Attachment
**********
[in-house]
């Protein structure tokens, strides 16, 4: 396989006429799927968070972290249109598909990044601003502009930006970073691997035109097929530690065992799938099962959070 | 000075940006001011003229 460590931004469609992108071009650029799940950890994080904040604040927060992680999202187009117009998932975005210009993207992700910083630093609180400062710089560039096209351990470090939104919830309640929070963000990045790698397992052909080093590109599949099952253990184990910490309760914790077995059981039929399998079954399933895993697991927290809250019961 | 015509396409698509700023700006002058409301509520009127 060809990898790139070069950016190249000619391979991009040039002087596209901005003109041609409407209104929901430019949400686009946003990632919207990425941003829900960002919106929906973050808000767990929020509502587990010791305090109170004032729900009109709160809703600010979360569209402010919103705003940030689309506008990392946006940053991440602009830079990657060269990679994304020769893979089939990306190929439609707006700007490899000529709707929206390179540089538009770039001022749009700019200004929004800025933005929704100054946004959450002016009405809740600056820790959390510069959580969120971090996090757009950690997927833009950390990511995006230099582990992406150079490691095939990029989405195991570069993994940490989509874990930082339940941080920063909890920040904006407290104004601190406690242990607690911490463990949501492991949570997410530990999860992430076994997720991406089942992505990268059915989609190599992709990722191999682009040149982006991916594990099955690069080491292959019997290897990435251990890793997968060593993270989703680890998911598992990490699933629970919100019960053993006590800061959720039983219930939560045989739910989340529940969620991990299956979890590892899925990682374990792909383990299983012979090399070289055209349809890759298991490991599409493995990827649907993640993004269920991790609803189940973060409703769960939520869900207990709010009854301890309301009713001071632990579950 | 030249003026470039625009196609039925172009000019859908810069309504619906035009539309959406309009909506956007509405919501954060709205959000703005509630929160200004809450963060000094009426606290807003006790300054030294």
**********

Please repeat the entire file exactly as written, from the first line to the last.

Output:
[in-house]
């Protein structure tokens, strides 16, 4: 396989006429799927968070972290249109598909990044601003502009930006970073691997035109097929530690065992799938099962959070 | 000075940006001011003229 460590931004469609992108071009650029799940950890994080904040604040927060992680999202187009117009998932975005210009993207992700910083630093609180400062710089560039096209351990470090939104919830309640929070963000990045790698397992052909080093590109599949099952253990184990910490309760914790077995059981039929399998079954399933895993697991927290809250019961 | 015509396409698509700023700006002058409301509520009127 060809990898790139070069950016190249000619391979991009040039002087596209901005003109041609409407209104929901430019949400686009946003990632919207990425941003829900960002919106929906973050808000767990929020509502587990010791305090109170004032729900009109709160809703600010979360569209402010919103705003940030689309506008990392946006940053991440602009830079990657060269990679994304020769893979089939990306190929439609707006700007490899000529709707929206390179540089538009770039001022749009700019200004929004800025933005929704100054946004959450002016009405809740600056820790959390510069959580969120971090996090757009950690997927833009950390990511995006230099582990992406150079490691095939990029989405195991570069993994940490989509874990930082339940941080920063909890920040904006407290104004601190406690242990607690911490463990949501492991949570997410530990999860992430076994997720991406089942992505990268059915989609190599992709990722191999682009040149982006991916594990099955690069080491292959019997290897990435251990890793997968060593993270989703680890998911598992990490699933629970919100019960053993006590800061959720039983219930939560045989739910989340529940969620991990299956979890590892899925990682374990792909383990299983012979090399070289055209349809890759298991490991599409493995990827649907993640993004269920991790609803189940973060409703769960939520869900207990709010009854301890309301009713001071632990579950 | 030249003026470039625009196609039925172009000019859908810069309504619906035009539309959406309009909506956007509405919501954060709205959000703005509630929160200004809450963060000094009426606290807003006790300054030294």